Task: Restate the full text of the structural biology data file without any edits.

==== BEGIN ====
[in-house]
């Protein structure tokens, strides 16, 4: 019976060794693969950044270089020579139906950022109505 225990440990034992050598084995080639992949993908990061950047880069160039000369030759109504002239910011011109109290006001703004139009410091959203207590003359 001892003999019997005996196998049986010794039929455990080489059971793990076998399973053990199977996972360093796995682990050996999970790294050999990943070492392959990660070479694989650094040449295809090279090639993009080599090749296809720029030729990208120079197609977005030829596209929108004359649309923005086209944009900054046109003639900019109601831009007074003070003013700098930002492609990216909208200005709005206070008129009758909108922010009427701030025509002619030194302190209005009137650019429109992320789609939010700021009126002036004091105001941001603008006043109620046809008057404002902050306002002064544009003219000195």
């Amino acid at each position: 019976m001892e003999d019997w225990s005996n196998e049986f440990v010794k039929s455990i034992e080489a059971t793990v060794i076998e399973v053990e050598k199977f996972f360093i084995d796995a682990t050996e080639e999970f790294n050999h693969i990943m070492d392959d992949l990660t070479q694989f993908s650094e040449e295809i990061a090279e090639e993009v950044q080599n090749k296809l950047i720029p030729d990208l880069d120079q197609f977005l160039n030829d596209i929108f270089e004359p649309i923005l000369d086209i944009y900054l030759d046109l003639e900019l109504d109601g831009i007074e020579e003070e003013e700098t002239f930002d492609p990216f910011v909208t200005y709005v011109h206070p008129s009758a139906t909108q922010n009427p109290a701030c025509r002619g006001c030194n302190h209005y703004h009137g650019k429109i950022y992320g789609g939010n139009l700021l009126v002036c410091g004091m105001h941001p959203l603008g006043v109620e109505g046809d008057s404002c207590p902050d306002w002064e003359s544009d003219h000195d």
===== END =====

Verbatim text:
[in-house]
């Protein structure tokens, strides 16, 4: 019976060794693969950044270089020579139906950022109505 225990440990034992050598084995080639992949993908990061950047880069160039000369030759109504002239910011011109109290006001703004139009410091959203207590003359 001892003999019997005996196998049986010794039929455990080489059971793990076998399973053990199977996972360093796995682990050996999970790294050999990943070492392959990660070479694989650094040449295809090279090639993009080599090749296809720029030729990208120079197609977005030829596209929108004359649309923005086209944009900054046109003639900019109601831009007074003070003013700098930002492609990216909208200005709005206070008129009758909108922010009427701030025509002619030194302190209005009137650019429109992320789609939010700021009126002036004091105001941001603008006043109620046809008057404002902050306002002064544009003219000195």
């Amino acid at each position: 019976m001892e003999d019997w225990s005996n196998e049986f440990v010794k039929s455990i034992e080489a059971t793990v060794i076998e399973v053990e050598k199977f996972f360093i084995d796995a682990t050996e080639e999970f790294n050999h693969i990943m070492d392959d992949l990660t070479q694989f993908s650094e040449e295809i990061a090279e090639e993009v950044q080599n090749k296809l950047i720029p030729d990208l880069d120079q197609f977005l160039n030829d596209i929108f270089e004359p649309i923005l000369d086209i944009y900054l030759d046109l003639e900019l109504d109601g831009i007074e020579e003070e003013e700098t002239f930002d492609p990216f910011v909208t200005y709005v011109h206070p008129s009758a139906t909108q922010n009427p109290a701030c025509r002619g006001c030194n302190h209005y703004h009137g650019k429109i950022y992320g789609g939010n139009l700021l009126v002036c410091g004091m105001h941001p959203l603008g006043v109620e109505g046809d008057s404002c207590p902050d306002w002064e003359s544009d003219h000195d």